Rep. Steve Israel dismisses Hillary Clinton's high negatives

Key Democratic lawmaker and Clinton supporter: Things change


This is a rush transcript from "Your World," April 12, 2016. This copy may not be in its final form and may be updated.

NEIL CAVUTO, HOST: Let's talk to a Hillary Clinton supporter, Representative Steve Israel from the fine state of New York.

Congressman, good to have you.

REP. STEVE ISRAEL , D-N.Y.: Hey. Great to be with you, Neil.

CAVUTO: Negatives are negatives. And in a race that has Donald Trump as the most negative candidate, Hillary Clinton can take some solace that she isn't as negative.

But do you worry, sir, when one out of three Democrats just wouldn't support her? Ostensibly, they're a Bernie Sanders supporter, but they wouldn't not hop over to her.

ISRAEL: Well, number one, we are in one of the most unpredictable environments that I have ever seen.

I have been in Congress 16 years. I have never seen terrain as unpredictable as it is. So, you can't take anything for granted. And, secondly, Neil, people say a lot of things. Emotions run high.

But when it comes down to it, and people actually begin formulating some very strong opinions based on fact, on who they want to vote for, or who they won't vote for, things change. We're going to have to make sure that we unify Democrats coming out of the convention behind Hillary Clinton.

That's going to be very important to do. And I'm confident that we will be able to do it.

CAVUTO: You know, you might be right and bygones will be bygones once we get to a convention and after, not all the time, but it does happen enough.  You're right.

But when I was talking recently with a number of Sanders supporters, they didn't seem to smitten at the prospect their guy making not make it. I want you to listen to this, a big Sanders backer.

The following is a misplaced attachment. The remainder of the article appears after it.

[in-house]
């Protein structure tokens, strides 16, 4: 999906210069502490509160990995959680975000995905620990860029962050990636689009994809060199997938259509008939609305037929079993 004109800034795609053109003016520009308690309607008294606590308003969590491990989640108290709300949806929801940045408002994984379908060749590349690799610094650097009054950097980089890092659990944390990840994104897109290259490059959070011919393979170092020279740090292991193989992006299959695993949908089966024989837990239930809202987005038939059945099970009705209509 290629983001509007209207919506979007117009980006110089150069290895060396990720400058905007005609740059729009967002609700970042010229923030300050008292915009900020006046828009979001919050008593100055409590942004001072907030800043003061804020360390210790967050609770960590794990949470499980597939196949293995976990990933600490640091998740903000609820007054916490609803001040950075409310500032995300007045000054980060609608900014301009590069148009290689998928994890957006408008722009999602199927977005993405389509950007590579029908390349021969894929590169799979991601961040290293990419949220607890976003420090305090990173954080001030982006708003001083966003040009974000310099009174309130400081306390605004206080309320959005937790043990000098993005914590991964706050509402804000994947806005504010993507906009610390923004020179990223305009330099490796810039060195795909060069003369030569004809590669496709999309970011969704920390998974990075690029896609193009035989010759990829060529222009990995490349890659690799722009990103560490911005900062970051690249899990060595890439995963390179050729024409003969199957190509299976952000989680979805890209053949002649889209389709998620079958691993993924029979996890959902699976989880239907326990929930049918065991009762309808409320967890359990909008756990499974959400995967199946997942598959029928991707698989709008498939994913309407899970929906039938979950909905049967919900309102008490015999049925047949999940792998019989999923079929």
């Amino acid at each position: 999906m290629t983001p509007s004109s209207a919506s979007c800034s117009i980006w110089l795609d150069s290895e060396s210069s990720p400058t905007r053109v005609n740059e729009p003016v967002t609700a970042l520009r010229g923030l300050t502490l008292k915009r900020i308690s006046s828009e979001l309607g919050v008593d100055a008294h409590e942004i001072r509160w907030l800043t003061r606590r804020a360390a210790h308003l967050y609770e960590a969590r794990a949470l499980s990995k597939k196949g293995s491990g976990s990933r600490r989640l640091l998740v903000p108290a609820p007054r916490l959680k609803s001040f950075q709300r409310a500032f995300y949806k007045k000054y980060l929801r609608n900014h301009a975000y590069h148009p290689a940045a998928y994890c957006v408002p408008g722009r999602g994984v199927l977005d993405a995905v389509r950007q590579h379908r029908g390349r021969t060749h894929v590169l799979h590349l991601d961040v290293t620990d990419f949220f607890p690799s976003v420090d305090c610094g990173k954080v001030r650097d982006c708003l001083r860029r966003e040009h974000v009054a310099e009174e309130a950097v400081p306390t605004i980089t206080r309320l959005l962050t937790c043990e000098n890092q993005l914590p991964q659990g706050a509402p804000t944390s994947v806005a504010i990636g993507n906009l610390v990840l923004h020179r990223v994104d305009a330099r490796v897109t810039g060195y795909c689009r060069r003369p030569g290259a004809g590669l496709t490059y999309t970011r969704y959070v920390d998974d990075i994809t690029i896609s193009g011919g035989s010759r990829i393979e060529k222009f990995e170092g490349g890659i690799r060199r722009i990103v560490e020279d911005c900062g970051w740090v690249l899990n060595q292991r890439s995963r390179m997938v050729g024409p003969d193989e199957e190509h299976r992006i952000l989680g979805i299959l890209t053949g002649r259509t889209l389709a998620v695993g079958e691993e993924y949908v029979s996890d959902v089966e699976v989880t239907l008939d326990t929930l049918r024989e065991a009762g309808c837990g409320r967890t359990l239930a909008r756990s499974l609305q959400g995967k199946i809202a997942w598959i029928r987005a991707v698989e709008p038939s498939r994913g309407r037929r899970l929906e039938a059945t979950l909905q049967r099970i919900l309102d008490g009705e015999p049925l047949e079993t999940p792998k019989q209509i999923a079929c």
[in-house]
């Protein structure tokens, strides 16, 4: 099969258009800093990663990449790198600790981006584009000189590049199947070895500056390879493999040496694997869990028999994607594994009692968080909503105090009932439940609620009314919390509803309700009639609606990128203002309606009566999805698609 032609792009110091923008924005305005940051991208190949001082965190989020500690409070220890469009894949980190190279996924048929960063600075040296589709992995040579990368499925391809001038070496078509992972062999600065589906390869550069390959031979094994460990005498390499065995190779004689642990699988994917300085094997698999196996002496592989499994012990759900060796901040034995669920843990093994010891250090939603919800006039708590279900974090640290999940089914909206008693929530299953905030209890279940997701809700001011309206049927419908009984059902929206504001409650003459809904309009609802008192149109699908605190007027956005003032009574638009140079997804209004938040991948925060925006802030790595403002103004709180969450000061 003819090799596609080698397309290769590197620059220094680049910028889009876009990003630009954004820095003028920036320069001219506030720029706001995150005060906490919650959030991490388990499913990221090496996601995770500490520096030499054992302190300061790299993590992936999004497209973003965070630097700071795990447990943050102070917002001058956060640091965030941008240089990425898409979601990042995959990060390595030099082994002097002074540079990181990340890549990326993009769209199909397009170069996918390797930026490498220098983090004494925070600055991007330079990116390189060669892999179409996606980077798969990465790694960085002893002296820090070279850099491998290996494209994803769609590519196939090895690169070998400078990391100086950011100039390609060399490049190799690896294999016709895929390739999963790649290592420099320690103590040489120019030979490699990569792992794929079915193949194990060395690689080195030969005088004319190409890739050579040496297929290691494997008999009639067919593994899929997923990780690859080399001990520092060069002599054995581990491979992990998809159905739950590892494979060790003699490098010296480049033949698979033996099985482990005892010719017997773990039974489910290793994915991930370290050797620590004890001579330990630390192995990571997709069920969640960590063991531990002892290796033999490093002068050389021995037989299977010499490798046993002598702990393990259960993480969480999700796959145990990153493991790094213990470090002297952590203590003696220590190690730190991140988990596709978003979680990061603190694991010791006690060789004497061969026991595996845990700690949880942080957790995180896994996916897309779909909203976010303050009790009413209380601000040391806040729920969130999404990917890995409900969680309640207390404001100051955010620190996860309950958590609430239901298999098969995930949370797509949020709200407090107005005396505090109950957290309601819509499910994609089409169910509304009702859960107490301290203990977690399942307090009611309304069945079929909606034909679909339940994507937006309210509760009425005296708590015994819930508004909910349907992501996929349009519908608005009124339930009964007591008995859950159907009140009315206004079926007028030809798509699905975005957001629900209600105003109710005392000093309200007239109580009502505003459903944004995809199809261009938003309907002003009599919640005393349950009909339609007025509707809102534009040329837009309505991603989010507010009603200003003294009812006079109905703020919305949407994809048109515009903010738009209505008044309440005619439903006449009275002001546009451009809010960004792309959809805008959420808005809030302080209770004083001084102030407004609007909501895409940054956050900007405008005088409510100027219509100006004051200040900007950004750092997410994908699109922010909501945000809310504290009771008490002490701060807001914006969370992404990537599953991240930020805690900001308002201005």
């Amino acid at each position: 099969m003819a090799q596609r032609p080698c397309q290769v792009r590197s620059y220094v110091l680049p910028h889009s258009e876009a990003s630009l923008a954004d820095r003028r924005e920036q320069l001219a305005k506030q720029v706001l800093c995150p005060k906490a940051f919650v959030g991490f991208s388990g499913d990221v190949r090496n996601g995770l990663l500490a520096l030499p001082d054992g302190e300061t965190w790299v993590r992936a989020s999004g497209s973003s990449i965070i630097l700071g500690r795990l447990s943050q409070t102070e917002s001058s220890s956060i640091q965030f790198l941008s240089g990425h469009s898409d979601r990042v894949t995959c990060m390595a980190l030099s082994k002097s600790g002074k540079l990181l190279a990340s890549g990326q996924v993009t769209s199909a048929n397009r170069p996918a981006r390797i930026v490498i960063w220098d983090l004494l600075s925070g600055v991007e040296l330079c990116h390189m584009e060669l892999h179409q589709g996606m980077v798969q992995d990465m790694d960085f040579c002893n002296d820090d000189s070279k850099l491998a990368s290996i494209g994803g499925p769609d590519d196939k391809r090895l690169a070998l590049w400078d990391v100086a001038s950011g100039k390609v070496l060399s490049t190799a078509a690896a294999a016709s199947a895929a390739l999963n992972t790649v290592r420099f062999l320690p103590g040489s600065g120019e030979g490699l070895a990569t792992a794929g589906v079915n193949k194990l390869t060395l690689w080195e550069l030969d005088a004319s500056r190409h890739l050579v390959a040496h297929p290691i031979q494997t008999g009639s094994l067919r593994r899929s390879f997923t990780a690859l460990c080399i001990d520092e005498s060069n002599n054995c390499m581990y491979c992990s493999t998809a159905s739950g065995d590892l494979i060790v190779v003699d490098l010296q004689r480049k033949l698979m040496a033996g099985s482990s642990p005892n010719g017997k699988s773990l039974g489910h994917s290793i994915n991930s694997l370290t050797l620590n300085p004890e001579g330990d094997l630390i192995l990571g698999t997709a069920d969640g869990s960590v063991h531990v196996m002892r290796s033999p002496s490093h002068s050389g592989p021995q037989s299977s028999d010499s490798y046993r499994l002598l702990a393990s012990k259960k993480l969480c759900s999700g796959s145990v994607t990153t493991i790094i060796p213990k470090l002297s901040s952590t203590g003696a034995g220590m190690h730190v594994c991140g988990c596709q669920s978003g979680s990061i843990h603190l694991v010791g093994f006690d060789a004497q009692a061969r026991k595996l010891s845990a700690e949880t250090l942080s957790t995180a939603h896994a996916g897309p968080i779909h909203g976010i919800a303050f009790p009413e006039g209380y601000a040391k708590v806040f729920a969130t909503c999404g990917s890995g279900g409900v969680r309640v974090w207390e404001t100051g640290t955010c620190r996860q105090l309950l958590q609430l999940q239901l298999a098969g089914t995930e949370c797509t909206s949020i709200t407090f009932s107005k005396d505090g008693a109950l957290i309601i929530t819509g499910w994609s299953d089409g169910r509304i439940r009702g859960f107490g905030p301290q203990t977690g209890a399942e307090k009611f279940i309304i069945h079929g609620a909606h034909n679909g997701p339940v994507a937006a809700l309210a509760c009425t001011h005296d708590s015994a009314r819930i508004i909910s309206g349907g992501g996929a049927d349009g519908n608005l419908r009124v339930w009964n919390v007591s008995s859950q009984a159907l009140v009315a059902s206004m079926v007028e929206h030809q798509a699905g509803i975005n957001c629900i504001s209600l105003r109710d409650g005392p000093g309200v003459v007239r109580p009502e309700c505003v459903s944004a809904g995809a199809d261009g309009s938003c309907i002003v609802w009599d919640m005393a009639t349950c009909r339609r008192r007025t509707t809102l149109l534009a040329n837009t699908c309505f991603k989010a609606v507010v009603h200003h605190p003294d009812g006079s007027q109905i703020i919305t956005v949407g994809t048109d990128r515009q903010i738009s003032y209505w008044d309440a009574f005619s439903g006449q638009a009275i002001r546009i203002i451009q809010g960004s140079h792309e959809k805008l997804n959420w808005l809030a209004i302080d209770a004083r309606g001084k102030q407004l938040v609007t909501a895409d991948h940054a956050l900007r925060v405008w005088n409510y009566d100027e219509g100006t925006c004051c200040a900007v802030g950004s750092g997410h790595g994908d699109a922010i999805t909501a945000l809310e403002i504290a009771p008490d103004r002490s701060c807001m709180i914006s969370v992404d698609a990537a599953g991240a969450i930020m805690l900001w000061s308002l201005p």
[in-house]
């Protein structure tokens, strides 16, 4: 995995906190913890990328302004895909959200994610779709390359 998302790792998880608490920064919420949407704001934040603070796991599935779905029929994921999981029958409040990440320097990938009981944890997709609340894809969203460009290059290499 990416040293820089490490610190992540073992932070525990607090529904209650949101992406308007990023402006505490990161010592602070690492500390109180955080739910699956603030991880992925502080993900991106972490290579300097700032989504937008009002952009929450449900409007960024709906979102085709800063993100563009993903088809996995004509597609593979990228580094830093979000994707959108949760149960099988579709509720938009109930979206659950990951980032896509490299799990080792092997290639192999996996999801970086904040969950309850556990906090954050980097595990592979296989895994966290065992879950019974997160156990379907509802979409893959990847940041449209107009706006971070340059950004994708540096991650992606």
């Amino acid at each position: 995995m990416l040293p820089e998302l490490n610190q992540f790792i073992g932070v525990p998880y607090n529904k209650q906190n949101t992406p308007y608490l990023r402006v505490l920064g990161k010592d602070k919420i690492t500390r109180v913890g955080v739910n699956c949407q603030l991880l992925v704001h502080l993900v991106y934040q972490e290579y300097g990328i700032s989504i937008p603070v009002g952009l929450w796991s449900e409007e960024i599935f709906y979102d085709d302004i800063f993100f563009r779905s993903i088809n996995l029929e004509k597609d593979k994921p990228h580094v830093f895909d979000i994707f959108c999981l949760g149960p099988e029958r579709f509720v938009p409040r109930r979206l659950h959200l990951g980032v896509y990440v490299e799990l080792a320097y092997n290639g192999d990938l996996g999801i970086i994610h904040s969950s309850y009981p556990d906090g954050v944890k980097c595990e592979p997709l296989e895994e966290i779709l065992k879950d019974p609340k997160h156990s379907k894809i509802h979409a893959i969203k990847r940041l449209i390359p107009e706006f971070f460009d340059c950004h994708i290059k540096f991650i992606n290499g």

CAVUTO: Would you be OK with Hillary Clinton?

UNIDENTIFIED MALE: Under no circumstances.

CAVUTO: And who would you vote for? Who would you vote for? Or would you sit it out?


UNIDENTIFIED MALE: Well, I could stay home. I know I have spoken to a lot of Bernie Sanders supporters that have said that they might stay home.

CAVUTO: Really?

UNIDENTIFIED MALE: They are predominantly young Democrats that had previously supported Barack Obama. I'm in that camp.


UNIDENTIFIED MALE: And so we may either stay home, or we might cross over for the right Republican.


CAVUTO: What do you think of that?

ISRAEL: Well, I'm going to put him as firmly undecided.



CAVUTO: Touche. Touche.

ISRAEL: Look, there's no question you're always going to have people, on the Republican side and on the Democratic side, who are very passionate right now.

But we still have several months to go. And minds change. Whether that particular individual's mind will change, I'm not sure.

CAVUTO: Well, I don't know about his. I don't know.

But, you know, Congressman, it is weird, right, where we have so much antipathy in both parties about their front-running candidates. And I wonder if they just sort of cancel each other out in the general election.

ISRAEL: Well, here, I disagree.

I think, if you take a look at the polls on both sides of the equation, the animosity toward Donald Trump and Ted Cruz is significantly higher than the second-guessing and the doubts toward Hillary Clinton and Bernie Sanders.

CAVUTO: I wouldn't say significantly. I wouldn't say significantly. But we will see, we will see.

Congressman, thank you. You have a very good sense of humor too.

ISRAEL: Thank you, Neil.

CAVUTO: I appreciate it.

ISRAEL: Thank you.

CAVUTO: Steve Israel, fine state of New York. We will see how it sorts out.

ISRAEL: You bet.  

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